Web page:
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A Mini Makeover for the IKEA FADO Lamp

Since we installed these salvaged wood shelves in the studio, we’ve been thinking of an effective way to illuminate that little corner. I’ve always loved the FADO table lamp from IKEA, and the simple globe shape and smaller scale seemed like it would be a good fit. The only downside? Because the lamp would ultimately sit on a shelf, the white plug-in cord would be visible (as opposed to trailing invisibly down the backside of, say, a table). Over the holidays, we made a trip to IKEA during our gift-giving-errands, and we took a closer look at the lamp in person. I asked Scott if a swap to a cuter, prettier cloth cord could be an option – simply because you never know how an IKEA item is assembled – and as it turned out, yes! It could be. This was a quick 20 minute DIY (one of our very favorite kinds!), and it’s simple enough to apply to almost any lamp with an unsightly plug-in cord. Here’s how!


Inline cord switch
Twisted cloth cord + plug set
Wire strippers
Utility knife (with fresh blade)
Phillips head screwdriver
Flat head screwdriver
electrical tape

To screw a bulb into the FADO lamp, you need to separate the base from the globe. The first step starts the same way, but this time, cut the white electrical cord in two and remove it – and the socket – from the base plate.

Now it’s time to replace that old cord with a more handsome cloth cord! We’ve been using DIY lighting supplies from Snake Head Vintage for years, as they have one of the biggest selections and the best price points we’ve seen. We purchased this twisted cord and plug set in slate blue, a white porcelain socket and an inline switch. Our cord is comprised of two wires, hot (black) and neutral (white). After pulling the new cord through the base (through the same opening the original cord ran through), use a utility knife to strip back the cloth from the wires. Tip: Wrapping electrical tape around the cloth cord will prevent the cloth from further fraying.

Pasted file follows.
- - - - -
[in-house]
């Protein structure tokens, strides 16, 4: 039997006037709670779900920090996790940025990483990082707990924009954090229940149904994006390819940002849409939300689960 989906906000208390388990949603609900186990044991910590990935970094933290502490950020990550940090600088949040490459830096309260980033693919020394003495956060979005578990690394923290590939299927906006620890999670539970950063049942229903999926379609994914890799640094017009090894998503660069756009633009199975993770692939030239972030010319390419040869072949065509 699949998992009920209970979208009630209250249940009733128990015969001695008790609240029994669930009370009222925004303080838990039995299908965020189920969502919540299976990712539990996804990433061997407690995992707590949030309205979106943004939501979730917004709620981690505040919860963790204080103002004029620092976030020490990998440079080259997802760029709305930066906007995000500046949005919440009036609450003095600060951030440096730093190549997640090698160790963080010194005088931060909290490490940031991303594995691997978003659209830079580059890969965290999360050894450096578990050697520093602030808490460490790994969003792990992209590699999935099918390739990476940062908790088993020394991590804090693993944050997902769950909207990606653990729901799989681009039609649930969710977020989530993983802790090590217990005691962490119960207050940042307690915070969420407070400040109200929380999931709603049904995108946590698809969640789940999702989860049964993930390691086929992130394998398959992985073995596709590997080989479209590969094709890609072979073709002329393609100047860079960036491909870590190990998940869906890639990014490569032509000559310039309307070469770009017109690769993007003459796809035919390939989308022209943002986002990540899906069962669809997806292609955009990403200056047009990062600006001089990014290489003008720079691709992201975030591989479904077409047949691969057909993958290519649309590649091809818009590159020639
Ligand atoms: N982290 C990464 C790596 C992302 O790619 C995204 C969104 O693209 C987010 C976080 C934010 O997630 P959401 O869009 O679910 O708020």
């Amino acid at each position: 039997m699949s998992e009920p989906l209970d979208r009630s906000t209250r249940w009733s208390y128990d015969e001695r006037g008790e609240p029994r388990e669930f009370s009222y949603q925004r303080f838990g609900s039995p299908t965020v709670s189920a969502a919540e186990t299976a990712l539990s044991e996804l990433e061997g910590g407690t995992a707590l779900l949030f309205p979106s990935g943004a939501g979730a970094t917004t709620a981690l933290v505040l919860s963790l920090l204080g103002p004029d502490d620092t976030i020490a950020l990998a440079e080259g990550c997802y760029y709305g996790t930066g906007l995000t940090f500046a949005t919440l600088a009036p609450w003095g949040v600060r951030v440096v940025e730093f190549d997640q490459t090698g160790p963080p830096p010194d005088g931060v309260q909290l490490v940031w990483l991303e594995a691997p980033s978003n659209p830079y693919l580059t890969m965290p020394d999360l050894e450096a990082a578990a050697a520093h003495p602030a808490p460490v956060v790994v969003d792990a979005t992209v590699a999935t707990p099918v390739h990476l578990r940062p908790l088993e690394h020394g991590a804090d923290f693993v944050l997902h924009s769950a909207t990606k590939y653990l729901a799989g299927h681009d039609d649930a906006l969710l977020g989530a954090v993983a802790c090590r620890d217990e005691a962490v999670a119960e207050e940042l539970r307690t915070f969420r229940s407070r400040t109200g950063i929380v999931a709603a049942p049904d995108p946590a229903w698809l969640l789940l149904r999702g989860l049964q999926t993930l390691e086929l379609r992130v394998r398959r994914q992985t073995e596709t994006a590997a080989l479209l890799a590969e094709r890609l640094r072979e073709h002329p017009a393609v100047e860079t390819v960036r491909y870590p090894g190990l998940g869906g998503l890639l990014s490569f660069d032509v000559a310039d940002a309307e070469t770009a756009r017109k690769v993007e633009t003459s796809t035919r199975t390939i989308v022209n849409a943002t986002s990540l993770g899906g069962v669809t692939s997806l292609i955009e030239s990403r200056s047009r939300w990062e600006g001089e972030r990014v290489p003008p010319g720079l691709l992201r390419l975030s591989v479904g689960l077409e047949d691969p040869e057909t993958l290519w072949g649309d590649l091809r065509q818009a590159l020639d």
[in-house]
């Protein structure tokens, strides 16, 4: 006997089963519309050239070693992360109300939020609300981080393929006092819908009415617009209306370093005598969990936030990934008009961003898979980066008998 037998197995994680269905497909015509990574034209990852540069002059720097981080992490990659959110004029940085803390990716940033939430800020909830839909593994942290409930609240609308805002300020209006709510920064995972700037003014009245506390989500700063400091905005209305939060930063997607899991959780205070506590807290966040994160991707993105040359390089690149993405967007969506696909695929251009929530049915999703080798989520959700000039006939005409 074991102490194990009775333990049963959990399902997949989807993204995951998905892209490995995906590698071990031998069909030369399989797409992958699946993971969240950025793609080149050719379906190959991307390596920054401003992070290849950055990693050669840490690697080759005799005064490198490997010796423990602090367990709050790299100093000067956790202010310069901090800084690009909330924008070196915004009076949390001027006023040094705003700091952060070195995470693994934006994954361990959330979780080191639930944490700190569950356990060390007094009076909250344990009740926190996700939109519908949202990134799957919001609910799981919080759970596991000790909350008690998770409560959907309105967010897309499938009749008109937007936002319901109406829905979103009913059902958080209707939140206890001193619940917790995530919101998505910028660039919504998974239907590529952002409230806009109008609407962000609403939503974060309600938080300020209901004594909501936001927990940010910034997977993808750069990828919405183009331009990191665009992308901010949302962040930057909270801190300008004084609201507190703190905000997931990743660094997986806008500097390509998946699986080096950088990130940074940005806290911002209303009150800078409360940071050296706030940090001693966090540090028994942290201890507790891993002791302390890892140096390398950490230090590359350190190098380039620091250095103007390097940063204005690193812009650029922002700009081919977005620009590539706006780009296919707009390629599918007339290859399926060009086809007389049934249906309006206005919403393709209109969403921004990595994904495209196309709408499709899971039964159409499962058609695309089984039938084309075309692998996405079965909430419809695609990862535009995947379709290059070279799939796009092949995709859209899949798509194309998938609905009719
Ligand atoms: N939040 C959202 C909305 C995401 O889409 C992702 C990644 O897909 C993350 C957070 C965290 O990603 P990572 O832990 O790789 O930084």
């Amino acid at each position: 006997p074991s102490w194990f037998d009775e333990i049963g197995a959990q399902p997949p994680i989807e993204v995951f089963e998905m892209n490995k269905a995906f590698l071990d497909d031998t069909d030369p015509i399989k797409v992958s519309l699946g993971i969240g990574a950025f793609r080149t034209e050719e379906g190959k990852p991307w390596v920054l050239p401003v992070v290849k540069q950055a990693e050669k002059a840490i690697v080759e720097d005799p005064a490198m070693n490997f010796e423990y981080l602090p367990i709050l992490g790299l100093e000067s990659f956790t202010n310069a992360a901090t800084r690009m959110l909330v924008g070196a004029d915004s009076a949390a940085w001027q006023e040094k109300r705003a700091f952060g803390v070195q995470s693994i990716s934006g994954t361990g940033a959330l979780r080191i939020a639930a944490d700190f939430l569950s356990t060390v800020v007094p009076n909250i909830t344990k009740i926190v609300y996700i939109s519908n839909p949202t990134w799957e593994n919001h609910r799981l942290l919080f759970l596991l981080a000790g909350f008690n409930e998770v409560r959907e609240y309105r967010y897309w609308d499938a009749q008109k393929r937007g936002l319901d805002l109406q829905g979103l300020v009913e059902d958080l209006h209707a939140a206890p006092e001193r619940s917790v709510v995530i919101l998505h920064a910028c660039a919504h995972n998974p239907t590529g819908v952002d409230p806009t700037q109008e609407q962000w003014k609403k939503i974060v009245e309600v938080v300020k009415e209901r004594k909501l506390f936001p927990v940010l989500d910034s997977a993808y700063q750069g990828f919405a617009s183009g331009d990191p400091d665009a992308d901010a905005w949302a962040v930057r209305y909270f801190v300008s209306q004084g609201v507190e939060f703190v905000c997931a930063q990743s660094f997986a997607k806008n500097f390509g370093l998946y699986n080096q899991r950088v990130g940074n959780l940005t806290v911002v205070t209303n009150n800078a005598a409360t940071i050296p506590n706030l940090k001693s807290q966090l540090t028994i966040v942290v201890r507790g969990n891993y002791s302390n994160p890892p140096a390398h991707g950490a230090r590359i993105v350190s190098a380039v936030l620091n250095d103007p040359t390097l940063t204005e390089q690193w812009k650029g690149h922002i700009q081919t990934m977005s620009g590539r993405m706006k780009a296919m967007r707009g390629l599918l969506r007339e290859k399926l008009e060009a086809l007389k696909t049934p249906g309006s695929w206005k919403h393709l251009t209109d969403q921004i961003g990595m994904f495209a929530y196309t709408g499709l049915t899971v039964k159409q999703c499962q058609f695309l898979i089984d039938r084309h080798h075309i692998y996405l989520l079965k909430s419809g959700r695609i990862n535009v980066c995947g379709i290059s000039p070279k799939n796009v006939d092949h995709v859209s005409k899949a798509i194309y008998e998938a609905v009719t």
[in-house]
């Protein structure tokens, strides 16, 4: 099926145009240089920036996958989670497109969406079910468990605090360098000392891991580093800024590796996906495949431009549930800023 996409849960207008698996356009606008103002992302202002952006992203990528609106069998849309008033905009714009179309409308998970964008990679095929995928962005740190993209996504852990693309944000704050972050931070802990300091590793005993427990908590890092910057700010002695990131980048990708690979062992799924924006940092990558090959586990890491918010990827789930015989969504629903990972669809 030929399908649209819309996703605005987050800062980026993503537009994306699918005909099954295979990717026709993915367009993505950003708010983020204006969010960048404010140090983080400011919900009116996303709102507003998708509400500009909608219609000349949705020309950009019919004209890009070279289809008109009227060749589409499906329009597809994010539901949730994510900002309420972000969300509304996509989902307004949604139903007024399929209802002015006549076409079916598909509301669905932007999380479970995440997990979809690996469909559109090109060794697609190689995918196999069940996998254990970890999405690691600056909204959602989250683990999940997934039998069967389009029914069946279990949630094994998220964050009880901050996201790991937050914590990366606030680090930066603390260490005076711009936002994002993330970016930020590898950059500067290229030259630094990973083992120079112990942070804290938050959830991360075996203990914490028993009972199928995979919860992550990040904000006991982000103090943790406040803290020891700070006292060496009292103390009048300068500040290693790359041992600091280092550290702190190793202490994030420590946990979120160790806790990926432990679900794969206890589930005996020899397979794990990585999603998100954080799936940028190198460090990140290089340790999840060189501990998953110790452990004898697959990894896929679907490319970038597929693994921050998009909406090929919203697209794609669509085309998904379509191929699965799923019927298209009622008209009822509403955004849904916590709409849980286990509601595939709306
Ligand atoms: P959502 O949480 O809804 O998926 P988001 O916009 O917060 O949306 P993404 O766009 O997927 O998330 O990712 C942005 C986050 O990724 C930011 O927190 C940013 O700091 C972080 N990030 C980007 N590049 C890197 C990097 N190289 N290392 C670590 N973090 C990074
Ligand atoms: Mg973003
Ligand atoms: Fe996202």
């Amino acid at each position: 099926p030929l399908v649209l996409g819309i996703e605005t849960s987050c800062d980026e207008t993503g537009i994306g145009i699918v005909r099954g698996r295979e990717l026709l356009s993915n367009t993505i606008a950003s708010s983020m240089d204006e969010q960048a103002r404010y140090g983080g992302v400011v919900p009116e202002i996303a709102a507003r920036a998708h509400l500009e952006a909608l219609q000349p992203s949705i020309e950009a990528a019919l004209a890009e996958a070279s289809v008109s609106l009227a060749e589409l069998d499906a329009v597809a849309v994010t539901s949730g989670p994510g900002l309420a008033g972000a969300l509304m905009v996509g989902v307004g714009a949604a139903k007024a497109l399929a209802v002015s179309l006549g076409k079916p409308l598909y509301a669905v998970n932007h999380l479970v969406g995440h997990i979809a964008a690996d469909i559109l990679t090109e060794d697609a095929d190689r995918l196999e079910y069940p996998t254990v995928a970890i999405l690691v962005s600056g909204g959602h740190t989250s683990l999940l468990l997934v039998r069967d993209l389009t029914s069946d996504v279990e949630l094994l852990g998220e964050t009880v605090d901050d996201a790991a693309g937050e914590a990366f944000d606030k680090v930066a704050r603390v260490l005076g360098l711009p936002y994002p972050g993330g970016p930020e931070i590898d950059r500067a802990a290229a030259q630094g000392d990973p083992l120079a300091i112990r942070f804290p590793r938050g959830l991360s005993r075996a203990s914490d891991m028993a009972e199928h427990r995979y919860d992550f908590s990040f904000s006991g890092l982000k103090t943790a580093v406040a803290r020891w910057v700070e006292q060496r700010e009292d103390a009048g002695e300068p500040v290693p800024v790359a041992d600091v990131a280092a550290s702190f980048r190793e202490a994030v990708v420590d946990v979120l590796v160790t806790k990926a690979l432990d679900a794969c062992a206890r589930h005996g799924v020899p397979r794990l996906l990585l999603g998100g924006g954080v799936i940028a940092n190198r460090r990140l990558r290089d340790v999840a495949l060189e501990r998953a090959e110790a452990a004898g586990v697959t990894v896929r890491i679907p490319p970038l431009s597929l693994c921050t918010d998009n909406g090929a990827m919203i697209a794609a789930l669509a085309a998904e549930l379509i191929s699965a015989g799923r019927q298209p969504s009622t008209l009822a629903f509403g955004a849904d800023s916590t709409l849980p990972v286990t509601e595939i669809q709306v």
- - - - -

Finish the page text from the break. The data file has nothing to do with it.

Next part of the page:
Remove the base plate from the new socket and pull it over the stripped wires. The stripped wires will need to be attached to the corresponding terminal (these are the screws) on the bottom of the socket. In this case, black (hot) goes to gold and white (neutral) goes to silver. By creating a little hook with the exposed wire, the wire will wrap around the base of the screw, and the screw can be gently tightened.

At this point, you can screw the base plate back onto the socket, and then the entire socket can be reattached to the FADO base. Tighten the set screw on the side.

Next, figure out where you want your inline switch. We chose a spot that was about 2′ from the base, which would allow it to hide behind our filing cabinet but still be easily accessible to flip on and off. The inline switch comes apart by undoing 2 screws: